Re: Making a Unicycle
Greg and Alexandra wrote:
> I have been considering making a MUNI for about 6 months and have some
> questions and ideas to bounce off the experts since I personally lack the
> exposure and experiences many of the readers of this news group have.
> I have 3 major areas of concern; axles, bearing holders, and the frame.
interesting that you do not consider the seat a concern aswell, When
manufacturing my own uni’s the seat has often been difficult to manufacture
> Axles: After reading the news group posts and web pages, it seems the axles
> are a weak point for many munis today. I think strong axles could be made from
> high strength steels or titanium. Does anyone know what specific material
> suppliers use to make commonly available axles? Are most axles a standard
> size? (length and diameter) How does the axle interface with the hub? (if they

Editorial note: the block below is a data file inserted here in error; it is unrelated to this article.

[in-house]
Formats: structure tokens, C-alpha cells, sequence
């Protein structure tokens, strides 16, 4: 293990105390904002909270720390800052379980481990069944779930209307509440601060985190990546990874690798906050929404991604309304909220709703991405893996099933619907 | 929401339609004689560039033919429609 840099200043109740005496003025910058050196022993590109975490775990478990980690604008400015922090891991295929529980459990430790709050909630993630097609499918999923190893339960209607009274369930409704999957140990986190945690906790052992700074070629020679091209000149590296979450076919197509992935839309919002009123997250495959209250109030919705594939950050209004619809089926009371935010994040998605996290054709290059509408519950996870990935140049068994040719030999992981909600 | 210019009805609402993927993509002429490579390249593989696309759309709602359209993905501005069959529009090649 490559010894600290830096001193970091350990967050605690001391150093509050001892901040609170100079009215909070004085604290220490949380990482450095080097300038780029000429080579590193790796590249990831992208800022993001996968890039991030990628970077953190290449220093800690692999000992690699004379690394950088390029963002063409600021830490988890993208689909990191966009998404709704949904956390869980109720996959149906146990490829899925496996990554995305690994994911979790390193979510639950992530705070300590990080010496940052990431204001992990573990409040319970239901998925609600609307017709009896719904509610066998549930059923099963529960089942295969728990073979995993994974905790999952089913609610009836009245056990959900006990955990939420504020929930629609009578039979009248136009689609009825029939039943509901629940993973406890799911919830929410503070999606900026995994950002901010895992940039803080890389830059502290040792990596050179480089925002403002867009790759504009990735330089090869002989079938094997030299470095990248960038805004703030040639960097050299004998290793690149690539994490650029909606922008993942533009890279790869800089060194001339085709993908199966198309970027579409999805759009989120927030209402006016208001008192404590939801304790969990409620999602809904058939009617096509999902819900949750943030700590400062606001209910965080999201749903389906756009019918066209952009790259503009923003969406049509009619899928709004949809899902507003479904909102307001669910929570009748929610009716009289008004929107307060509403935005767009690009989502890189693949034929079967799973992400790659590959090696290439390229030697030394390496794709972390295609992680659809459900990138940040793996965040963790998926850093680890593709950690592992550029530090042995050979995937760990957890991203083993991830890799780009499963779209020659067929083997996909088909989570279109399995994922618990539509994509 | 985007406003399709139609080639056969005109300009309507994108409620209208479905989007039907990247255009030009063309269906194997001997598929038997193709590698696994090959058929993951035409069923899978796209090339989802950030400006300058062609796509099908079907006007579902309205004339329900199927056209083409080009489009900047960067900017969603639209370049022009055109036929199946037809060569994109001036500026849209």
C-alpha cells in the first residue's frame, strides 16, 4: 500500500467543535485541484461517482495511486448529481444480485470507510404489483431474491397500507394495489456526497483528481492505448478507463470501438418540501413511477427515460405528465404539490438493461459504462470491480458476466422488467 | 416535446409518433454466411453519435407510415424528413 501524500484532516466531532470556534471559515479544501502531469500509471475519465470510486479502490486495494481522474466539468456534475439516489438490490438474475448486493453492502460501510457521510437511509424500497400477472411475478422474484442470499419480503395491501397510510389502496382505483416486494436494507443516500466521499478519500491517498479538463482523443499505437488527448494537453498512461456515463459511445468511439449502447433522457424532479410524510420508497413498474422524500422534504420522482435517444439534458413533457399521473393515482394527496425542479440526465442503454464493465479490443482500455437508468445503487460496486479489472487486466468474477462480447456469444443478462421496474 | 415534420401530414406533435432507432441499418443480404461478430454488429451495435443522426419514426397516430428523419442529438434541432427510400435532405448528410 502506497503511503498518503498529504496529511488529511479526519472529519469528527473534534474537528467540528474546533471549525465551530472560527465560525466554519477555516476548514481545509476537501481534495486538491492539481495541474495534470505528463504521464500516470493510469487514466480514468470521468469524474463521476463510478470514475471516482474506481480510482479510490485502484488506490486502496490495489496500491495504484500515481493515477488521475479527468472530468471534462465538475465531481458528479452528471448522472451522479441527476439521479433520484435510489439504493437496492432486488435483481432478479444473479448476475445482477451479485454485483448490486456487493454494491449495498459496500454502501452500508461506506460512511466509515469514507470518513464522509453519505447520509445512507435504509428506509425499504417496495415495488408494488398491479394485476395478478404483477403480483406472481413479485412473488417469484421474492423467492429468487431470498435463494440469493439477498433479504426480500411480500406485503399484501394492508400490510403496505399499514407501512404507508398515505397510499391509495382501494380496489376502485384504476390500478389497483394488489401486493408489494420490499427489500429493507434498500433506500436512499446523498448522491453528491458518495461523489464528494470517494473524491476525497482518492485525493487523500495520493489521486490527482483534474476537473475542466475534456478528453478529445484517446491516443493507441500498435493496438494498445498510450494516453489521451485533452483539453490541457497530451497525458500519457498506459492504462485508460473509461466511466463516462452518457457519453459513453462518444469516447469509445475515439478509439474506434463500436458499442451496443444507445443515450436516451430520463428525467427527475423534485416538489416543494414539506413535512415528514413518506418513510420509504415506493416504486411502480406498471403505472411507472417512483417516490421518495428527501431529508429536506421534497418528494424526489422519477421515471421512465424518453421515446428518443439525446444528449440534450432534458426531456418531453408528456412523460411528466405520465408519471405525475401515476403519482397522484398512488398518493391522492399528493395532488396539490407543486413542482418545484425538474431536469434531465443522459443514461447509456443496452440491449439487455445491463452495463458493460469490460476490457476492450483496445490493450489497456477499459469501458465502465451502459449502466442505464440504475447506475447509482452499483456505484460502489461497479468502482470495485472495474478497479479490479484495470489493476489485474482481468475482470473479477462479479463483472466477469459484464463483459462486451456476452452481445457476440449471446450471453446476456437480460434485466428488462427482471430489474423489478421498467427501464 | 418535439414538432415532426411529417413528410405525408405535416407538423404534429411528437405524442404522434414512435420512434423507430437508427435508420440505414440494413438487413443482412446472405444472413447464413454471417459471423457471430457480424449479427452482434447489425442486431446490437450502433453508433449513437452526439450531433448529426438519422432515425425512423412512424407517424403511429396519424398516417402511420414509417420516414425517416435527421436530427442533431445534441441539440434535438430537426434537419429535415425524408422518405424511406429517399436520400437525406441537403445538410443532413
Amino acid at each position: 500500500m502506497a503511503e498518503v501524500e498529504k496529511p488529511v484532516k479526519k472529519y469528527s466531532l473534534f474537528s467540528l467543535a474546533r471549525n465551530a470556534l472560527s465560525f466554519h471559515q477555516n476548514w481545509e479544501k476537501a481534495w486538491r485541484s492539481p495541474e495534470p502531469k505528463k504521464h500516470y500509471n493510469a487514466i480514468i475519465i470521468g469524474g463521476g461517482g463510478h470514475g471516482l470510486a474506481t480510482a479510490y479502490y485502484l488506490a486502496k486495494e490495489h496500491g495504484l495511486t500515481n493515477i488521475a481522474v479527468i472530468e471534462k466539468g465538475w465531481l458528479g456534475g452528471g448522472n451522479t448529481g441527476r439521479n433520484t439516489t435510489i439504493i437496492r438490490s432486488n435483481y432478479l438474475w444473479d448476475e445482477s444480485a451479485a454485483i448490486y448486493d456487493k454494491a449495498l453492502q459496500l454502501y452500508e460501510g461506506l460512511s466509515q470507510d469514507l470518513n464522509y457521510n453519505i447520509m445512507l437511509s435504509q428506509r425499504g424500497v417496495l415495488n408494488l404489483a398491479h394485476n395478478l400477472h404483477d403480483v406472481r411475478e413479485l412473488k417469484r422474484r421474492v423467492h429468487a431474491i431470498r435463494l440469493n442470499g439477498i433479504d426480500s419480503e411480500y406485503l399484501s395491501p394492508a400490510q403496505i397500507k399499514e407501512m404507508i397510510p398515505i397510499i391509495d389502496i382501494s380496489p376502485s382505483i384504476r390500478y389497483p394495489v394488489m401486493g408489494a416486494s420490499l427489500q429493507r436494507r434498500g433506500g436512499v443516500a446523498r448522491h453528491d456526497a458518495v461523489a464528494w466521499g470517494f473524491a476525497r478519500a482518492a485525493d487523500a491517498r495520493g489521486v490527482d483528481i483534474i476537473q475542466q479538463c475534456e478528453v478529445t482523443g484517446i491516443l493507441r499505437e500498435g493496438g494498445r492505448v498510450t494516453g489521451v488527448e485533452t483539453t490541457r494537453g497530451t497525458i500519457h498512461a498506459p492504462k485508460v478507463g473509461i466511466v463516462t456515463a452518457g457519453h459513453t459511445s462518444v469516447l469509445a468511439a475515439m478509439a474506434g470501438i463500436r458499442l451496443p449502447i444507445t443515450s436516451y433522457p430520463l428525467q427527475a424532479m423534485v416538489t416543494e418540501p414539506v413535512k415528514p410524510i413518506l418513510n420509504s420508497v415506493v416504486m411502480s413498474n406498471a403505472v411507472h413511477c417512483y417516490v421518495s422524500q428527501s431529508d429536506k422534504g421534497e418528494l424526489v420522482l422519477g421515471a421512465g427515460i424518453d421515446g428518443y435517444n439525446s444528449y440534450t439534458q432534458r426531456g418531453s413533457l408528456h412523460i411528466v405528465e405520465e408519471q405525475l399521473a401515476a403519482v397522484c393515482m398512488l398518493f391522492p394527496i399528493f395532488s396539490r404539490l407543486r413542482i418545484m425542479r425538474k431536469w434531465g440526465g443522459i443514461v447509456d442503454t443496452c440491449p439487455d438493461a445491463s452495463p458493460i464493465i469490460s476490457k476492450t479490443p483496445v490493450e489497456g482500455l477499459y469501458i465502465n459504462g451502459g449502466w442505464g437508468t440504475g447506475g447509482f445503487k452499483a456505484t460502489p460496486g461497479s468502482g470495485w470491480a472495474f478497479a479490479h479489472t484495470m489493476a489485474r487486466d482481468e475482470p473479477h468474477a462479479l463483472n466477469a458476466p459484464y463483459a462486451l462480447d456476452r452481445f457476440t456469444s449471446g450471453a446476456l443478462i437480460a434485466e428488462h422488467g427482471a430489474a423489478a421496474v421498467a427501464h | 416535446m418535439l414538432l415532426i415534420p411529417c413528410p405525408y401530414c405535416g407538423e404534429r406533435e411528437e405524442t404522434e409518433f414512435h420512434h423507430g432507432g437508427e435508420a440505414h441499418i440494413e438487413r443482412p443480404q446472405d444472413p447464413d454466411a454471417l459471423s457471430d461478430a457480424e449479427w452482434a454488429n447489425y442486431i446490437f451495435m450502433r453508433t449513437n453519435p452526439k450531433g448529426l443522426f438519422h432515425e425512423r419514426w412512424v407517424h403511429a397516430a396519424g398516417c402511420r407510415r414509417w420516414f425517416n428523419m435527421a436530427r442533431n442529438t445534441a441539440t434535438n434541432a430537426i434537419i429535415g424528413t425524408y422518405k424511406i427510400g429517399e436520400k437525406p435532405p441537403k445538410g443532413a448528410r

> are typically welded together, then dissimilar materials will propose a
> problem) I thought I would have a machinist make 5-10 axles from a high
> strength material and sell them for cost to spread the expense over a few
> parts. Any recommendations on a material or an alloy would be welcome. On the
> other hand, I understand the Semcycle axles are very strong. Maybe there is no
> need to go through the hassle of making axles…
The long and short of it is that the hardest steels available have been used and
have failed as unicycle axles. That is not to say that a hub machined from a
decent billotted steel with purticular attention payed to the machining around
the 5/8" square taper, i.e. no sharp edges and generious radi where ever
possible, then hardened…, will not last the life of the unicycle. Go for
it! What would be better, would be to look at the top end BMX hubs as they
experience the same if not higher forces than unicycles. They use up to 1"
diameter round bar (or bigger and hollow) with a broached or rolled spline. They
then use a different design for the crank, a broached tube with one or two pinch
bolt to the rear. In general terms this is the direction I think you should be
looking in. There is only a few problems I can see at the outset: